The main market is New Zealand with exports of $0.7m mainly to Japan (60%) and China (40%).
No regional or fishing method difference.
|Population size:||Estimated in 2009 at 4,400 tonnes (11.9%) left of unfished size of 36,800.|
|Annual catch limit:||Set at 3148 tonnes in 2009-10, and catch cut to 1968 tonnes for 2011-12.|
|Recorded catch:||Reported landings were 665 tonnes in 2014-15, which is the third-lowest catch since the fishery was developed in the mid-1980s. CDL 1 catch has dropped to just 27 tonnes out of a limit of 1200 tonnes in 2014-15.|
|Stock trends:||Declining, with catch rates in the main fishery (CDL 2) to a level well below a quarter of that in the early 1990s. No information on other potential stocks.|
|MSY Status:||Current catches likely to allow the stock to rebuild but still below 20%Bo.|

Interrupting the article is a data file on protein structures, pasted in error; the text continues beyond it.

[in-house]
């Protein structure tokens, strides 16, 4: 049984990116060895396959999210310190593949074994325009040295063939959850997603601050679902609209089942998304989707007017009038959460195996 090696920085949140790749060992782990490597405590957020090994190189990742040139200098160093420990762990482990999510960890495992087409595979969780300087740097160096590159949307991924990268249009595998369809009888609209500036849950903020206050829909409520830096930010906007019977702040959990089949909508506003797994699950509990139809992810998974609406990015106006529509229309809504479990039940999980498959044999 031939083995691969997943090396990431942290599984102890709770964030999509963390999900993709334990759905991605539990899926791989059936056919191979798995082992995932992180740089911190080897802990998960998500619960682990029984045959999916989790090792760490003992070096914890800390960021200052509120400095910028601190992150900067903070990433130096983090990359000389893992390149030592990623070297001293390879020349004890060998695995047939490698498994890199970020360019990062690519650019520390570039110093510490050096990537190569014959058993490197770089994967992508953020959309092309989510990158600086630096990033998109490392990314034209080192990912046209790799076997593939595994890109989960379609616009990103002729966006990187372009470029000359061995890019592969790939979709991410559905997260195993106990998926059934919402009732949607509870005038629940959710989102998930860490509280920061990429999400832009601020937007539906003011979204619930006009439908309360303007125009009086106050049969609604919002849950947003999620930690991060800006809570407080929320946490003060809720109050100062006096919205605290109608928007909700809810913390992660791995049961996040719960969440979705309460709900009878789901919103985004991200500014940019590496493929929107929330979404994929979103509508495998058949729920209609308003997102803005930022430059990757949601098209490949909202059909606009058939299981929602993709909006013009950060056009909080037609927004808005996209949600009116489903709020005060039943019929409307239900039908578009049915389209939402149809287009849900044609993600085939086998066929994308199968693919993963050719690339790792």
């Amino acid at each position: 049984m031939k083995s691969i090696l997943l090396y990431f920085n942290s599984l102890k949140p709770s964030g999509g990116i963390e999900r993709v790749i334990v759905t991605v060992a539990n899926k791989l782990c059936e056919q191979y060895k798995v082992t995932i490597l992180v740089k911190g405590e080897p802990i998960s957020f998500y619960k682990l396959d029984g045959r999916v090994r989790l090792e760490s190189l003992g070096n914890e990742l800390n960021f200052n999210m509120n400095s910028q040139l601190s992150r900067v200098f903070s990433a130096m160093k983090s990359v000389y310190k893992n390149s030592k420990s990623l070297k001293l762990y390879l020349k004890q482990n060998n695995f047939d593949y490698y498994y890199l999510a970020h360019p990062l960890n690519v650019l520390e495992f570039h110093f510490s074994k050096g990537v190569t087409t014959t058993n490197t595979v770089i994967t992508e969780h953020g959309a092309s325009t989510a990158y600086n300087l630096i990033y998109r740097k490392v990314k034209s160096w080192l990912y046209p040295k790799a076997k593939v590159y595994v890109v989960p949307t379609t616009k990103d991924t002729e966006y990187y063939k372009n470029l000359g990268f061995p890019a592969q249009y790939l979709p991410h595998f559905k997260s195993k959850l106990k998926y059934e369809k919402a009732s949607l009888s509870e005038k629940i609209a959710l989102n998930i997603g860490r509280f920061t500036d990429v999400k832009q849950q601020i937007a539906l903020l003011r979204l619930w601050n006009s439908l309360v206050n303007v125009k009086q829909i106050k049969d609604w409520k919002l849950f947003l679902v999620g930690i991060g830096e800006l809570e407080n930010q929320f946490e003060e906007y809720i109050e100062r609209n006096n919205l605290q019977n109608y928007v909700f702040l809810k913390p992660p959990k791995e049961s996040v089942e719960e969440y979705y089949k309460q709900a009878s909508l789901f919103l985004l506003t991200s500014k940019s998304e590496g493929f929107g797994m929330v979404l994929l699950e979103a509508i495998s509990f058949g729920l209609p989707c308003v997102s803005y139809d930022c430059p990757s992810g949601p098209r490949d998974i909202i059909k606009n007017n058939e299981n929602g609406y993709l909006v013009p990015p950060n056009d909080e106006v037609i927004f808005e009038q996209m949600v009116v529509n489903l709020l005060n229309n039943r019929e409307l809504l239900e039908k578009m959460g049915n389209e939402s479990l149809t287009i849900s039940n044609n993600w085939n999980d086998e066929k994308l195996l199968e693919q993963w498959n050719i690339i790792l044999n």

|The Ministry of Primary Industries assessment plenary report includes:||For CDL 2, 3 and 4: “B2009 was estimated to be 12% B0” and “Model projections indicate that the biomass will increase at catch levels near or below the 2007-08 level but will decline sharply at catch levels equal to the TACC.” For other stocks: “there is no information” (MPI 2015, p107-109).|
|Distribution:||Most abundant off the east coast of the North Island in very mobile schools, up to 150m off the bottom over hills and rough ground and at depths of 300-800m.|
|Maximum age (years):||100+|
|Age at sexual maturity:||35-45|
|Age exploited:||50-60cm / 35 years|
|Ability to recover:||Low|
|Fishing method(s):||Bottom and midwater trawling north of Chatham Rise where it is caught in association with orange roughy, hoki and alfonsino. Since 2000 about 75% of the catch is in tows targeting black cardinalfish and over 98% of the catch is taken in bottom trawls.|